The majority of the articles, 39, originated from the USA; five were from France [11, 14,15,16,17], four from the UK [12, 18,19,20], and two from Italy [21, 22], India [23, 24], and Brazil [25, 26]. Six manuscripts were published prior to 2000 [27,28,29,30,31,32], 20 were published between 2000 and 2009, and 51 were published from 2010 onwards. Sixty-five articles described LOD in the context of ventral hernia patients, 9 articles described LOD caused by giant inguinal hernia, and 3 articles described giant diaphragmatic hernia. Sixty-seven articles were from the primary literature, comprising 44 case series, 17 case reports, 4 retrospective database analyses [18, 33,34,35], and 2 retrospective interventional studies [36] [30]. Ten articles were from the secondary literature comprising seven editorials, two systematic reviews [20, 37] and one consensus questionnaire [11]. The primary literature reported a total of 1528 patients; 419 of these were retrospective database analyses.

Thirty-eight of the articles were written by abdominal wall specialists, 16 articles were written by general surgeons, seven by paediatric surgeons, six by trauma surgeons, six by plastic surgeons, and two, one, and one by Transplant [38, 39], vascular [40] and bariatric [41] surgeons, respectively. Twenty-eight [36%] of articles presented a written definition for LOD (Online supplementary resource 2), meaning that the remaining 49 [64%] articles used the phase “loss of domain” as a concept without definition. The written definitions reported were inconsistent. Definitions varied but could be categorised into six groups (Table 1). Four out of these six groups used definitions based around four theoretical concepts. Four articles defined LOD by describing a hernia as so large that “the herniated organs have lost their right of domain inside the abdominal cavity” [15, 16, 29, 35]. Six articles use the principle of lateral contraction of the abdominal wall muscles leading to a reduced volume of the abdominal cavity and progressive visceral protrusion [39, 42,43,44,45,46]. Five articles use the concept of the hernia sac being a “second abdomen” and included the argument that restoring the hernia sac back into the abdominal cavity would create physiological disturbances and complications [14, 19, 25, 47, 48]. Lastly, five articles describe LOD as a large irreducible hernia containing abdominal viscera residing outside the abdominal cavity and adherent to the hernial sac [11, 26, 49,50,51]. Six of the definitions were miscellaneous [52,53,54,55,56,57], and two of the articles were editorials [10, 12], which highlighted inconsistencies when defining LOD. Twenty-three of the 28 [82%] definitions were reported in articles written by abdominal wall specialists. After categorising results by reporting specialty, the definitions remained inconsistent and were not dependent on the reporting surgical specialty (Table 1).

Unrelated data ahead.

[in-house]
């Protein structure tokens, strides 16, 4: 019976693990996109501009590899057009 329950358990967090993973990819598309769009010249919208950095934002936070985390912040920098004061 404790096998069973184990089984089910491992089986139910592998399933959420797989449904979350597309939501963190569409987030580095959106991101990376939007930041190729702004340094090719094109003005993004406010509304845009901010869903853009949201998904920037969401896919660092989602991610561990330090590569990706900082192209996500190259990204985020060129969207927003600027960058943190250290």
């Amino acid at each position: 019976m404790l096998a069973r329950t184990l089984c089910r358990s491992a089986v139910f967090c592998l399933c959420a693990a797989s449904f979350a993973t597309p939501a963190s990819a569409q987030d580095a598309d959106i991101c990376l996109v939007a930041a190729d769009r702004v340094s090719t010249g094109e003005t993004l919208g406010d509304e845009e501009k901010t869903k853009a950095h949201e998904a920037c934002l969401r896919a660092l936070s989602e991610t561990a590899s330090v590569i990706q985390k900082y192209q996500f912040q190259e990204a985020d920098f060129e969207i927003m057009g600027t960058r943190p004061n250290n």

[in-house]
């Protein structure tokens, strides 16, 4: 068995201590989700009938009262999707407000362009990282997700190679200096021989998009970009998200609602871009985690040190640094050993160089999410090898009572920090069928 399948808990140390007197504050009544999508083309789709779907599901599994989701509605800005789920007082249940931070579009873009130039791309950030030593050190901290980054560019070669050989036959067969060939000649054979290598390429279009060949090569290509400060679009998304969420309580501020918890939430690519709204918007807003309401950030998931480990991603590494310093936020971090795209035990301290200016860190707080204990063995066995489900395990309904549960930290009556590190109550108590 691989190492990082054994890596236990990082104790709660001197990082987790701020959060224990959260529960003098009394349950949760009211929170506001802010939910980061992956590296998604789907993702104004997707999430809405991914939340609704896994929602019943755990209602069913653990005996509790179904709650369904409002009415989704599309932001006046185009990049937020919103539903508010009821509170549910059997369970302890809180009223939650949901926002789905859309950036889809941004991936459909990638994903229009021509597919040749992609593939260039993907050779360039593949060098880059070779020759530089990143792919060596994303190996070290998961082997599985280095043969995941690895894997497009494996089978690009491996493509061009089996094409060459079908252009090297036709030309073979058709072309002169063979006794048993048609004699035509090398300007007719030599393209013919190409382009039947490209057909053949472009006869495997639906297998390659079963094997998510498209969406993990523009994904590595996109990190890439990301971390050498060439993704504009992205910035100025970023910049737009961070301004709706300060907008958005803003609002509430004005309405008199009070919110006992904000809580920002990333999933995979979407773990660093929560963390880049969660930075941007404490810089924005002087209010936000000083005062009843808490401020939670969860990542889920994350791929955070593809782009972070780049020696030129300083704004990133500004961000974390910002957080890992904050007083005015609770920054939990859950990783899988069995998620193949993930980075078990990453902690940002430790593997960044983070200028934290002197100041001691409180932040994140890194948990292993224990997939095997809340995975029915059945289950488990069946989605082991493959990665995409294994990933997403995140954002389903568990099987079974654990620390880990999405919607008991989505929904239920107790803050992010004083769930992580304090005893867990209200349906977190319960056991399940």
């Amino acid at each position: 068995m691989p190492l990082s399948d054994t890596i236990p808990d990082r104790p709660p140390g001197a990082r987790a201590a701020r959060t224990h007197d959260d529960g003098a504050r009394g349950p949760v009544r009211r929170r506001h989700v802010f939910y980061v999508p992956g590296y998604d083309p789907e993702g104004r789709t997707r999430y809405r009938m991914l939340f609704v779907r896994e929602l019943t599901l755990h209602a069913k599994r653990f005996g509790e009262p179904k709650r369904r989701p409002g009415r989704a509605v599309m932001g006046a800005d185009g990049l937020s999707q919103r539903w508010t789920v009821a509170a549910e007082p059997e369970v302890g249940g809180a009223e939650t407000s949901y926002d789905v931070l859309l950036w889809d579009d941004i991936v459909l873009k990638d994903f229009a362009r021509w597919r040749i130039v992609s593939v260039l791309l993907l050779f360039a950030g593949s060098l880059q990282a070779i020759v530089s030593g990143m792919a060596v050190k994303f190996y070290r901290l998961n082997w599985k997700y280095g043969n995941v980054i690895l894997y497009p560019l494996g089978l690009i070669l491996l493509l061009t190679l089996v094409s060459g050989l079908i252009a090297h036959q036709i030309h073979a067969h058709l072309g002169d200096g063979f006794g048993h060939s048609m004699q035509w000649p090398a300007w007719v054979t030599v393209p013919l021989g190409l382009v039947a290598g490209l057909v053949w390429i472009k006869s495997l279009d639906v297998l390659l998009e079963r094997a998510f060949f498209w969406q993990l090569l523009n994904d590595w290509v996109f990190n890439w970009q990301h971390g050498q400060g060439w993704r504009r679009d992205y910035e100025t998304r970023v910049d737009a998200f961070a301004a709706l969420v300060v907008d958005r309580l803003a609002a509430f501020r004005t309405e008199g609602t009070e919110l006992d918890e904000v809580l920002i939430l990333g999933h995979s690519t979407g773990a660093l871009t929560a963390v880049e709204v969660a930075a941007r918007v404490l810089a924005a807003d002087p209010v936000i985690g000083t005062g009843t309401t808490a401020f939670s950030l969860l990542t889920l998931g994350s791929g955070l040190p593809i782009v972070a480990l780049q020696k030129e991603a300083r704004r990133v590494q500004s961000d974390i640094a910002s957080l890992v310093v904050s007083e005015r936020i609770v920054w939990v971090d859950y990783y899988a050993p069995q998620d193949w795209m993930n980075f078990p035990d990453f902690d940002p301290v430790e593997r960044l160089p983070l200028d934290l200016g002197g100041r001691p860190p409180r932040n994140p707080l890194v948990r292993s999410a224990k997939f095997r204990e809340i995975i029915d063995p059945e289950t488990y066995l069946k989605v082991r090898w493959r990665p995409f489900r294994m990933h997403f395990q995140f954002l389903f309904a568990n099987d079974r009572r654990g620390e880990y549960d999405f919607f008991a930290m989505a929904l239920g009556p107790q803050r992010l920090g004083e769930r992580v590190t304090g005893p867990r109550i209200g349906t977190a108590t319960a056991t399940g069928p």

Table 1 The frequency of the concepts used to define “loss of domain”. Also broken down into the reporting specialties

Volumetric definitions used for LOD were also inconsistent. In total, 20 studies used cross-sectional imaging combined with volumetric analysis pre-operatively (Table 2). Eight studies [11, 25, 26, 44, 46, 51, 58, 59] reported the ratio of the hernia sac volume (HSV) to the abdominal cavity volume (ACV), commonly referred to as the Tanaka method [25]. Five studies [14,15,16, 49, 50] reported the ratio or percentage of the HSV to the total peritoneal volume (TPV = HSV + ACV), known as the Sabbagh method [15]. Four of the papers describe volumetric analyses but were unclear how LOD was calculated [19, 48, 56, 60]. Finally, 2 studies calculated HSV and ACV but simply stated these two volumes without using a ratio or a proportion [35, 61]. One editorial review discussed both methods used to calculate LOD [12]. Only two studies [59, 61] using volumetric analysis were not reported by abdominal wall specialists. Therefore, a volumetric definition for LOD remained inconsistent even amongst hernia specialists (Table 2). Fifteen papers also reported a threshold at which they believed LOD became clinically significant, but this appeared anecdotal in all, based on clinical expertise rather than any independent research. Values ranged from 10% [60] to 50% [49], with the most frequently reported value being 20% [15, 51, 58, 59].